B) Best evidence of said PTMs
C) Best presentation of said PTMs
D) Most useful PTMs
E) Metrics for the quantitative changes of said PTMs.

Remember when we got dumb trophies for everything? "You ran around the playground without falling down more than twice? Have a trophy!"   Then you never ever get a trophy ever again? That's dumb.  I think we should get an awesome trophy for this. I'll find a trophy store. Not even joking.

2) FAME!! Are you familiar with GenomeWeb? It's a big deal for people that do science business stuff.  The top candidates, chosen by our impartial and-not-yet-selected judges, will be allowed (if they're interested) to present their analysis and their results via a live streamed webinar on GenomeWeb. I've talked to them and they didn't say no.  I don't think anyone actually said yes, but they were totally cool about it and they're altogether great people.

3) A paper!  Yo, we're going to try and find the most important and under-mined set of files that we can. Then we're going to mine the crap out of it and try to show what today's proteomics can really do! And we're going to showcase the ever loving shit out of the fact that it's 2020 and proteomics isn't just hardware.

I think I'm going to even put this in for at least a poster or a talk or two somewhere so I can talk about how amazing you and your solution are. Somehow I gave like 10 invited talks last year. I hope I'm not dumb enough to do that many this year, but I'll totally get you and your results and solution as much exposure as I can (which I can't swear will help you in any way. I think I get invited to talk places just so people can find out if I'm as strange in person as I appear in writing and, if you are short a qualified proteomics speaker, you can always try me, I clearly love talking about this stuff)

Who is eligible? 

Everyone! We don't care if you wrote your own pipeline or if you've just kluged (is that a word?) together a bunch of different tools into something semi-feasible that totally works for you although you've never been able to explain it to anyone else well enough that they could do it ( be honest...that might not be ideal, but I'll work with it!) I don't care what timezone you are in (we'll just adjust the webinar accordingly and I'll ship the trophy wherever. Although if you are somewhere really cool I seriously might come deliver it myself. Again, this is important to me.


There aren't any. A lot of my favorite people I've ever met have been responsible for the software that I use every day. I clearly have my biases and my favorite tools, but that's why I'm going to get some impartial judges. I'd like to just be the hype man.

If no one enters? 

That's okay, too! I really wanted to write something in this box today and I'm going to run the same dataset through every tool I have on my PCs and I'll announce a winning software and I'll be very glad that I put the deadlines so far in the future! Your solution just won't have a chance if I don't know how to use it. Probably your solution isn't very good anyway. Poop head.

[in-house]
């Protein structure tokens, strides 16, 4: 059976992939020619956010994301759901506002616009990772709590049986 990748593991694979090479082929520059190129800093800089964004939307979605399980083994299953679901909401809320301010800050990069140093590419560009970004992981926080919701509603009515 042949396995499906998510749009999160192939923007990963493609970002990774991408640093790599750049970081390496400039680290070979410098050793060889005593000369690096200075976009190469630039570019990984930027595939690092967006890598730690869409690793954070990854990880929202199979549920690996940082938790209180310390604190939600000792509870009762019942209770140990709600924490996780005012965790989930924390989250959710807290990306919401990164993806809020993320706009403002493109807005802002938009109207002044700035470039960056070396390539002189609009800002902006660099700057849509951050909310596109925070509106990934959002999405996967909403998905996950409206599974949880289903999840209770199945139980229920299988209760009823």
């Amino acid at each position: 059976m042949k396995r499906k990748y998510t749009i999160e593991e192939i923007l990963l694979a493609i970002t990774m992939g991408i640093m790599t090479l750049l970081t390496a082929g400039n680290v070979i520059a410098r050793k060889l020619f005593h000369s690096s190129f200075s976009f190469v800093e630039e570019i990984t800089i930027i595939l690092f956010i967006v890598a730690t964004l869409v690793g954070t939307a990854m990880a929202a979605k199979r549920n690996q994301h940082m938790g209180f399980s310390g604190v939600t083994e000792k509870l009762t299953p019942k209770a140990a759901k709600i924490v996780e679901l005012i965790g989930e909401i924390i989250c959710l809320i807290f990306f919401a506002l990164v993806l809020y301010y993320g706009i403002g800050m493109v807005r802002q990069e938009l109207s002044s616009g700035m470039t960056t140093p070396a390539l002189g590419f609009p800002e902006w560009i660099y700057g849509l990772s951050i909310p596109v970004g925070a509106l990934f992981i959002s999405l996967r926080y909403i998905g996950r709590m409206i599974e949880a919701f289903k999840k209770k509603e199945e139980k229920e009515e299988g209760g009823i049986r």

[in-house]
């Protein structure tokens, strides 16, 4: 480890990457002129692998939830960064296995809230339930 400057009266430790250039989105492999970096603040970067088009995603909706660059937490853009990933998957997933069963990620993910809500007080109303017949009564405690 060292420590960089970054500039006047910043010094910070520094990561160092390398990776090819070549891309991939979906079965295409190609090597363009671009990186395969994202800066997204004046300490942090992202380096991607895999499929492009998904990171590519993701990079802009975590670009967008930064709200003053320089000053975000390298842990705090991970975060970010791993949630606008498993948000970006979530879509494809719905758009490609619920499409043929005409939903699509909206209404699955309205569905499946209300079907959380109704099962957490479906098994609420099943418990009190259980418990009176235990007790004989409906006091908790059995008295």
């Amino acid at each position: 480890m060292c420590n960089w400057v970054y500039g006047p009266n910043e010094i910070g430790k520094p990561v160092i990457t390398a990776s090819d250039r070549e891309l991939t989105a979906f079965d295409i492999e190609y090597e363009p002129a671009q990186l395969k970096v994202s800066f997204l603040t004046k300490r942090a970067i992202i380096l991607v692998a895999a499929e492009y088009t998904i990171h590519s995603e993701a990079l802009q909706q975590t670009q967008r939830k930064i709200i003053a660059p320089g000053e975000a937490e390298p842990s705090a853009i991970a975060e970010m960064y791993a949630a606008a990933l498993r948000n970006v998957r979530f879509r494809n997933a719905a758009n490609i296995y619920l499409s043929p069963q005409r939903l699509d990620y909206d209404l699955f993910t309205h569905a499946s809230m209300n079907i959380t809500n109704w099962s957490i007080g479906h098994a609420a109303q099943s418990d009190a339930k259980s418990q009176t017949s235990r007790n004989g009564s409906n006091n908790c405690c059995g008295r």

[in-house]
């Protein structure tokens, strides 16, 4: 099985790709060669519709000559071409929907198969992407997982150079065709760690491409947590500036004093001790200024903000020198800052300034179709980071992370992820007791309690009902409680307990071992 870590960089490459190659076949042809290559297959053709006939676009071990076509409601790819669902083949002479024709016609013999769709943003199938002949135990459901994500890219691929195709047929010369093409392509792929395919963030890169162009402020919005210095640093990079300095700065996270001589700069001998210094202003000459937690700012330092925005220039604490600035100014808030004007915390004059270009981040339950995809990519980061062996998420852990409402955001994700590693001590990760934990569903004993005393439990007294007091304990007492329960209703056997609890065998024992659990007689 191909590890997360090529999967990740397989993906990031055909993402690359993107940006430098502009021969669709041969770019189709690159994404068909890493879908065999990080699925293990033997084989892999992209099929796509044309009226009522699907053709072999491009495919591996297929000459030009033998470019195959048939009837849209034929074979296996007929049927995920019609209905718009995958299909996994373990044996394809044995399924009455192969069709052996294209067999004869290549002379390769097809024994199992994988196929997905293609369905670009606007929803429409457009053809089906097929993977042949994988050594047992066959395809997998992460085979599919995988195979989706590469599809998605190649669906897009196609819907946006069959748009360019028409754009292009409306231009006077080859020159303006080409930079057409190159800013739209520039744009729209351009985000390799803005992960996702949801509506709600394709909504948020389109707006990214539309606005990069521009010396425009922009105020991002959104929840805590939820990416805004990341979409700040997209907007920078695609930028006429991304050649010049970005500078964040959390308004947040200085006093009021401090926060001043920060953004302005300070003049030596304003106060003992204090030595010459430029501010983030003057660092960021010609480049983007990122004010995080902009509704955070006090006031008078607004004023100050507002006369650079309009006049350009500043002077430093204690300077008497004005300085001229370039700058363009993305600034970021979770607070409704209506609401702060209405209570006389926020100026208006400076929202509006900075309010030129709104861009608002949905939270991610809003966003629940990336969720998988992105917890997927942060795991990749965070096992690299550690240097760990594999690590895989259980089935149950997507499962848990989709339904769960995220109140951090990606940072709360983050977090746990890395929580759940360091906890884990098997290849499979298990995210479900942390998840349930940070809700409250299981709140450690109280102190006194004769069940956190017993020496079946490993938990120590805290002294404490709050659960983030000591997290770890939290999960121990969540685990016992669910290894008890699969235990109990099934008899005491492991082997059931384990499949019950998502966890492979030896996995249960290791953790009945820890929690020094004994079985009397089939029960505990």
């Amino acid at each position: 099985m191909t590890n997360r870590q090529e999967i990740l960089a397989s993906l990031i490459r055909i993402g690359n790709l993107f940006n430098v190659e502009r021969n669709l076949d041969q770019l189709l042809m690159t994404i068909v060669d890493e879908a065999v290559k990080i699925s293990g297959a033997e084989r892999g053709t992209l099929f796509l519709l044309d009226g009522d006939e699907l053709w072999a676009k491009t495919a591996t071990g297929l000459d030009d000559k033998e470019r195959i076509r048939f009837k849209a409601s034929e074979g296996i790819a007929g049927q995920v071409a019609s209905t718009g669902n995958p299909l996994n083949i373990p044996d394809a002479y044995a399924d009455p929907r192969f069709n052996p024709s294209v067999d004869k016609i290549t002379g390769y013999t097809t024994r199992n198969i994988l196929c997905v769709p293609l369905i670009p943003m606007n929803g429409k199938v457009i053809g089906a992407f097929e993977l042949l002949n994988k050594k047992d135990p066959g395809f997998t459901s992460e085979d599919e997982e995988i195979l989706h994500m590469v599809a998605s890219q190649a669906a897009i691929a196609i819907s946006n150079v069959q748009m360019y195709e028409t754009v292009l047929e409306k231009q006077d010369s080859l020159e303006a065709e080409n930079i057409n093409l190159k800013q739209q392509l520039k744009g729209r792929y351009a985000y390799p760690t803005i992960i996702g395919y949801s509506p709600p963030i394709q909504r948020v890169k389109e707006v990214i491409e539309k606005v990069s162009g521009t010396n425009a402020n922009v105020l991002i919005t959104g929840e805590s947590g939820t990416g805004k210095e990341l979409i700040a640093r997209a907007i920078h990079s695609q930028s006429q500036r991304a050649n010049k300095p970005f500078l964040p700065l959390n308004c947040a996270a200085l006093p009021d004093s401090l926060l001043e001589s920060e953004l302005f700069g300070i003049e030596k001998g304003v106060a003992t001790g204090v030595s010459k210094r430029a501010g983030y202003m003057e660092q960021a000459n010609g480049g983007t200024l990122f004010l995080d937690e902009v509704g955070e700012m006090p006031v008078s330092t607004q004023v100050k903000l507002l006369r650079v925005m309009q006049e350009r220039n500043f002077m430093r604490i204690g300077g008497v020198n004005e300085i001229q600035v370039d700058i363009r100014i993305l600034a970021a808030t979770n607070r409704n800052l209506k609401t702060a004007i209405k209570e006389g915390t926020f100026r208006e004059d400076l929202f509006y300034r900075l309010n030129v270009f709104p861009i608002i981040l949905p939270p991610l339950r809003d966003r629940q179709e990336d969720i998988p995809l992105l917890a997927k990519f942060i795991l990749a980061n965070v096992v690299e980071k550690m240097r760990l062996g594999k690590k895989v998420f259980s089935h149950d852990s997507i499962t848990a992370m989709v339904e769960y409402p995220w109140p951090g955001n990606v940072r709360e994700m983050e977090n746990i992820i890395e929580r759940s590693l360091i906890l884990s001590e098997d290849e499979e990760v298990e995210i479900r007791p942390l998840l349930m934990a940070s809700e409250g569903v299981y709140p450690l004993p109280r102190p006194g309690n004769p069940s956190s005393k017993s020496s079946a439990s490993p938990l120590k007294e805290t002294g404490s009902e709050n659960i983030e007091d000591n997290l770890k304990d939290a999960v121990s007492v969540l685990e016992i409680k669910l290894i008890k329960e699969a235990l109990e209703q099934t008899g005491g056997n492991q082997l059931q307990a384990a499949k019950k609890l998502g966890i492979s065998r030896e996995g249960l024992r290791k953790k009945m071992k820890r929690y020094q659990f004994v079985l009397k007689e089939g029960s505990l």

Sunday, January 19, 2020

ShinyGO! A beautiful, simple and powerful online data interpretation tool.

I didn't want to write about this one until I got these stupid manuscript edits out the door, because I needed ShinyGO and I didn't want anyone else slowing it down.

"Minor" edits done! Tool sharing time! You can read about ShinyGO here.

Don't feel like reading? You can play with ShinyGO online here!

Are there lots of tools like this out there hiding on the web? Yup! There sure are, but this honestly might be the easiest way to dig through a bunch of different resources all at once. You will need to get your protein list to universal gene identifiers or something similar (it'll translate several different types) and then you can start doing all sorts of analyses. For the figure above, I let ShinyGO select the closest related organism (ended up being Scumbag Arabidopsis) and I flipped through different databases until I got some visualizations that made my data make some sense (turned out being a nice visualization of KEGG resources with pathway representation scaled.  I found that the best way to get what I wanted was to take the proteins that are up/down regulated separately and then create my network and then compare them. Worked for this model organism!

I love the fact that I can move my network nodes around and then export the image with them in that place. If you don't like that particular visualization you can export the Edges and Nodes and import them into your tool of choice.

At long last -- A Guidance Document for HLA Peptides!

Twenty somethig years of analyzing HLA Class I/II antigens with mass spectrometry and we need to face facts -- mass spectrometry of these things still sucks. Important? Yes. Super incredibly important. But mobile protons are NOT a fun thing for us to work with as our exclusive charge acceptor. Our technologies work best with doubly charged peptides that end in lysines or arginines.